• 1 c. maple syrup
  • 1 T. vanilla

Directions

Combine the dry ingredients in a large bowl. Mix the oil, syrup and vanilla in a separate bowl, and pour over the oat mixture. Mix well, and spread on baking sheets.

Bake in 300 degree oven for two hours, stirring occasionally. Remove from oven, and add  raisins or any additional dried fruit. Store in a tightly closed container.

Is Maple Syrup Healthy?

While maple syrup is a sugar and should be enjoyed in moderation, it does contain naturally occurring minerals such as calcium, manganese, potassium and magnesium.

It's also a natural source of beneficial antioxidants and phenolic compounds. (See “54 beneficial compounds discovered in pure maple syrup” for more information.)

Why are these compounds important?

A quote from the article linked above notes, “We know that the compounds are anti-inflammatory agents and that inflammation has been implicated in several chronic diseases, such as heart disease, diabetes, certain types of cancers and neurodegenerative diseases, such as Alzheimer's.”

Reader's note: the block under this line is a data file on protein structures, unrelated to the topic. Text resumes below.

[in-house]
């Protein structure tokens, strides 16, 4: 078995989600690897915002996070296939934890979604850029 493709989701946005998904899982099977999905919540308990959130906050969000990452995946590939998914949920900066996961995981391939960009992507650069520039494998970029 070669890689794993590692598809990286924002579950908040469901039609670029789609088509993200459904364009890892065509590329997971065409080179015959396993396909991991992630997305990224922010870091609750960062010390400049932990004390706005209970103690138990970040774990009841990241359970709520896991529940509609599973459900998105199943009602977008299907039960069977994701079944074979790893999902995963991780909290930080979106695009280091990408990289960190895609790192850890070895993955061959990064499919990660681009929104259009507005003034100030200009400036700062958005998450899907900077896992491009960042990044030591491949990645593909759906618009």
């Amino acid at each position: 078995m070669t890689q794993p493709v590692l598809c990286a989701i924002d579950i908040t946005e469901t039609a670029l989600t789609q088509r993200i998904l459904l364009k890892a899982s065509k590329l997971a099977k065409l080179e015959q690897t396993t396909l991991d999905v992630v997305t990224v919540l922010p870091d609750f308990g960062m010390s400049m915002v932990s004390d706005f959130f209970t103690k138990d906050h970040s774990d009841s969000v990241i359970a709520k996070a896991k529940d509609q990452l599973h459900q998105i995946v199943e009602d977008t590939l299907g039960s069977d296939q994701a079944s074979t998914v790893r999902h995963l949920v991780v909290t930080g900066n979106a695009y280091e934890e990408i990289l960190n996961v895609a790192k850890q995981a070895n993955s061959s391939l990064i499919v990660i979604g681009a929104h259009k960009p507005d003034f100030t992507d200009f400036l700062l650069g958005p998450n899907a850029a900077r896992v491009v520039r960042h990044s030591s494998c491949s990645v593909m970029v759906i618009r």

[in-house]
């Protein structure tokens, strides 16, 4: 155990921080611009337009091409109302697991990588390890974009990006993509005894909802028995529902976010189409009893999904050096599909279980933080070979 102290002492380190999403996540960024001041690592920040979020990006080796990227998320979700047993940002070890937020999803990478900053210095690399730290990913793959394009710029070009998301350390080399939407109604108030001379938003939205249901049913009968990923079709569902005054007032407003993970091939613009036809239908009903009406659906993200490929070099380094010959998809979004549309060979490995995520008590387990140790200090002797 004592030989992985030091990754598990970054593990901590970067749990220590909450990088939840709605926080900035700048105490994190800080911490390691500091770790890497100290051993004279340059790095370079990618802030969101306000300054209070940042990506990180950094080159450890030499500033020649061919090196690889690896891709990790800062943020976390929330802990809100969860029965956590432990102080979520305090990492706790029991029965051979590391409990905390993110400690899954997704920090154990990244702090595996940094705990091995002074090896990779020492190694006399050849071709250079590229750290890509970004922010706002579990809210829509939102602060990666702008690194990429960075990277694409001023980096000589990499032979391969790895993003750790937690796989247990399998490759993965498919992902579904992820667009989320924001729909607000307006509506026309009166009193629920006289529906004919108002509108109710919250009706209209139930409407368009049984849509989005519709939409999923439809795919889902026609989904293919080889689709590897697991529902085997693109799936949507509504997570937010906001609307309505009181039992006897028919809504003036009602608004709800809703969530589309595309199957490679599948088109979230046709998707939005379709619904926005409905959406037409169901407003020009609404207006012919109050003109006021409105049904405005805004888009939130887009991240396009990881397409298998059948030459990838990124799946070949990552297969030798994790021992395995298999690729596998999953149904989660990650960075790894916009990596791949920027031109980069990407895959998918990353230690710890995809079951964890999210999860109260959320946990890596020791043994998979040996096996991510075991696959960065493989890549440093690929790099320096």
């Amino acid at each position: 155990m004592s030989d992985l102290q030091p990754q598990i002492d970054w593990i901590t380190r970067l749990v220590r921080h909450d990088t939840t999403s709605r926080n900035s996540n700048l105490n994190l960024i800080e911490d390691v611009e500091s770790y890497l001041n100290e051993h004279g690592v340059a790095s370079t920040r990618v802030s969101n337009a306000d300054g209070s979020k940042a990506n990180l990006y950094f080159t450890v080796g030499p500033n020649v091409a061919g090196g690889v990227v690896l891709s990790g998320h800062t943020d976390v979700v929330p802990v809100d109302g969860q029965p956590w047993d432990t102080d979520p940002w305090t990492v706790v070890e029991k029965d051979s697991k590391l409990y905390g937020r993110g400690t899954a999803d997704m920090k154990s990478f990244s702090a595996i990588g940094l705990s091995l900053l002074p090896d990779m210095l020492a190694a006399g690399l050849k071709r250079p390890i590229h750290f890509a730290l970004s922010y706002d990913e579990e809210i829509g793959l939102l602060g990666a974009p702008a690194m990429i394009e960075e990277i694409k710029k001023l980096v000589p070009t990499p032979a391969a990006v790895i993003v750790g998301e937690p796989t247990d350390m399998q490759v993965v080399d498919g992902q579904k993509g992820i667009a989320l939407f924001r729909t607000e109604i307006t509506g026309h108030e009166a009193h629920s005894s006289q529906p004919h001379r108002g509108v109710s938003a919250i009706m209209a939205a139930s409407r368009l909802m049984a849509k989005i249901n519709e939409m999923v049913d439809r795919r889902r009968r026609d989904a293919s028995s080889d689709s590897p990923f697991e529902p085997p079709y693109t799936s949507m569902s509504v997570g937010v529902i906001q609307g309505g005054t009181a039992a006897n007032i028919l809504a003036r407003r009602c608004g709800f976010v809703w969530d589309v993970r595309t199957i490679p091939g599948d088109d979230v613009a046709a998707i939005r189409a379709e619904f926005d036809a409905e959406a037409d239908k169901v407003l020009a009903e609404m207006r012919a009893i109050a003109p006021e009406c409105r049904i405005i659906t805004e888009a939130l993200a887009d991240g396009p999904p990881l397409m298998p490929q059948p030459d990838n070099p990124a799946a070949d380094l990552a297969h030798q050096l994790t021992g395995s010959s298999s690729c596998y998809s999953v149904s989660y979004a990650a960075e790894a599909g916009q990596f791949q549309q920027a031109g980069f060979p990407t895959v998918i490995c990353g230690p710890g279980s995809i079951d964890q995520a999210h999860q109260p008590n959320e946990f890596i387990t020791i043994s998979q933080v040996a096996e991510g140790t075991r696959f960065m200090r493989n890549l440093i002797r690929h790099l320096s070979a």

The researcher (Seeram) further concludes, “I can guarantee you that few, if any, other natural sweeteners have this anti-oxidant cocktail of beneficial compounds.”

Learn more in the post “Maple Syrup – 6 Things You Need to Know“.

Pure maple syrup

I hope this post will encourage you to make maple syrup, and that it will become a tradition for your family like it is for mine.

Visit Silloway Maple in Vermont

If you don't have access to maple trees, we do sell Pure Vermont Maple Syrup, Maple Cream and Maple Sugar Coated Nuts in our online store, or you can visit a local producer near you to enjoy some real maple syrup.

This is a guest post by Bette Lambert of Silloway Maple in Randolph Center, Vermont. Bette is the mother of six children, all homeschooled. She is a maple sugarmaker and homemaker.

Silloway Maple is family owned and operated. They recently built a new solar-powered sugarhouse, which also produces part of the energy used on the family dairy farm.

Daughter Laura manages the business Facebook page, Silloway Maple, where you can view photos of their sugarhouse, as well as an extensive library of maple syrup making photos.